The Luxury of Privacy
I was asked – as happens from time to time – for commentary for an upcoming security article.
(As also happens from time to time, I have no idea whether the journalist has used it or not. Since the request came via an agency, I don’t actually know the who or where, either, so I feel quite comfortable about expanding on that commentary here…)
In this case, the topic was a report from Silent Circle. I’d be happy to provide a link to it, but I haven’t been able to find one. Apparently, though, the report summarizes the opinions of 1,000 people in the UK regarding privacy, just 12% of whom believed that their cellphone calls and texts remain private. (Not surprisingly, given stories like this. So, inevitably, I was asked whether privacy is ‘a luxury of the past’.
Well, 'privacy' is a relative term in an online world. It's not quite as though every phone call or text is listened to or examined by a human agent in the manner of '1984' - the sheer volume of data is a restriction there - but not much of the information transmitted through various media today isn't available to a number of government agencies when automated filtering suggests that it's of interest, or if legal processes are in place to allow targeted surveillance. That genie is out of the bottle, and getting it back is as feasible as squeezing haemorrhoid cream back into the tube.
It's curious, perhaps, that the study doesn't seem to have mentioned the abuse of telephone services by the media: while most of us are not newsworthy enough to be targeted by ethically-challenged reporters, well-publicized cases in recent years have probably attracted even wider attention than stories about the government surveillance. In any case, it's clear that there is a range of technologies that can be used and misused with sufficient resources and incentive, though the actual take-up of such technologies is probably less than popular TV shows and films might suggest.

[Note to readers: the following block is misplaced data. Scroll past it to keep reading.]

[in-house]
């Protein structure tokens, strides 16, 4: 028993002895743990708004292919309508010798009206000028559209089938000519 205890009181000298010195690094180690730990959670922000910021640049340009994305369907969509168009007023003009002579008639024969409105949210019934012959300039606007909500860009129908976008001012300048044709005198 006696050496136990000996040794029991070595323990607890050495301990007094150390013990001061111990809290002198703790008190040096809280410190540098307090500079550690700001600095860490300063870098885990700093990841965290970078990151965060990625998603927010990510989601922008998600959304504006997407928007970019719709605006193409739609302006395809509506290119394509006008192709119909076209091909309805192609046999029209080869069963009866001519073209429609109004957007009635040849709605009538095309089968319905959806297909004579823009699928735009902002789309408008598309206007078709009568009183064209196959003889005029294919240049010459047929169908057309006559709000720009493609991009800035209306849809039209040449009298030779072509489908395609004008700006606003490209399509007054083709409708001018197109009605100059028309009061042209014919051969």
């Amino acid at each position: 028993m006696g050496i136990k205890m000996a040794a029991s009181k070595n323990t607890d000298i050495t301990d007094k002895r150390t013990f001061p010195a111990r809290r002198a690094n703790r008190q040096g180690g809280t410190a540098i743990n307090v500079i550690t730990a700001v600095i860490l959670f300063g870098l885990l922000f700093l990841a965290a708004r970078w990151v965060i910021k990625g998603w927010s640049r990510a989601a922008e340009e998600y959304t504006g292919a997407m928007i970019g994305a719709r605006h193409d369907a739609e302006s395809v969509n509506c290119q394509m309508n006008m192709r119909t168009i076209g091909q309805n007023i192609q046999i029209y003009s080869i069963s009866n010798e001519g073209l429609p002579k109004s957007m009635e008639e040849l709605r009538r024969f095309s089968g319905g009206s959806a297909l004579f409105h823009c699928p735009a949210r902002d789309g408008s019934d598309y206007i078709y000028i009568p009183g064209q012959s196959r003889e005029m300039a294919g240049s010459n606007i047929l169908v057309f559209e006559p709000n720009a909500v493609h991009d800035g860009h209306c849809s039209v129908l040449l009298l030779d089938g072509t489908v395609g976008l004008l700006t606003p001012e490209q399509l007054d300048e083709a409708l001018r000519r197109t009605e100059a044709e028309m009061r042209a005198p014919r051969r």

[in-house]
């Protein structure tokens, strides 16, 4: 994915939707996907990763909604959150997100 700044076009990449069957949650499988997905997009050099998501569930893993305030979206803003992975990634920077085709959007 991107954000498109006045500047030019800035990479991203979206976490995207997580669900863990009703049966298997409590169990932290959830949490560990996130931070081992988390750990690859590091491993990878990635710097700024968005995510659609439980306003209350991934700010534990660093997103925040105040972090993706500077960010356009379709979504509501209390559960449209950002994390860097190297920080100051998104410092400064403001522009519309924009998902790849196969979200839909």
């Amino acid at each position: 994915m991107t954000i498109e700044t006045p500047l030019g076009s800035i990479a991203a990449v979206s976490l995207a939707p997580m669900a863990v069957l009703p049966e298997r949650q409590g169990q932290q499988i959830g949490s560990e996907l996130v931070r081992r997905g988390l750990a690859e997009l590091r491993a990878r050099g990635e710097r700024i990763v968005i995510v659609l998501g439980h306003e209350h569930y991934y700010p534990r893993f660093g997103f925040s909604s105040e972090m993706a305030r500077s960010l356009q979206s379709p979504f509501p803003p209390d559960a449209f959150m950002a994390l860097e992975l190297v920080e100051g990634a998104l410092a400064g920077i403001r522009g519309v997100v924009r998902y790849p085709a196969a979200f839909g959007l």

It's interesting that 17% were concerned about being monitored by a jealous spouse or husband. I don't know how often this scenario actually plays out, but it does reflect concerns that go further back than the present preponderance of smartphones and other mobile technologies. When I did pro bono consultancy a few years ago for a site where people could ask for IT-security-related advice, one of the most common themes centred on people who believed their PCs and online accounts had been compromised by ex-partners/boyfriends etc. using keyloggers, identity theft and the like.
But what can you do about it?
There isn’t an awful lot the everyday computer user can do about government surveillance apart from exercising their votes (where applicable) and actively lobbying and campaigning for their government to find a better balance between national security/safety and personal privacy. Silent Circle itself has products and services (surprise!) that go some way towards addressing these issues, though I’m not in a position to evaluate them directly. (Of course, some will think that their own government has already found a reasonable balance, and others will be effectively unable to take action without compromising their personal safety: these are issues too big to discuss in a short security blog.)
It is, of course, sometimes possible to make life difficult for intrusive reporters by various legal measures, as well as obvious measures like not using a default PIN for accessing voicemail. While my colleague at ESET, Lysa Myers, has an article on How can domestic violence survivors protect their privacy? addressing some of the issues around digital privacy in the context of various kinds of domestic abuse.
Small Blue-Green World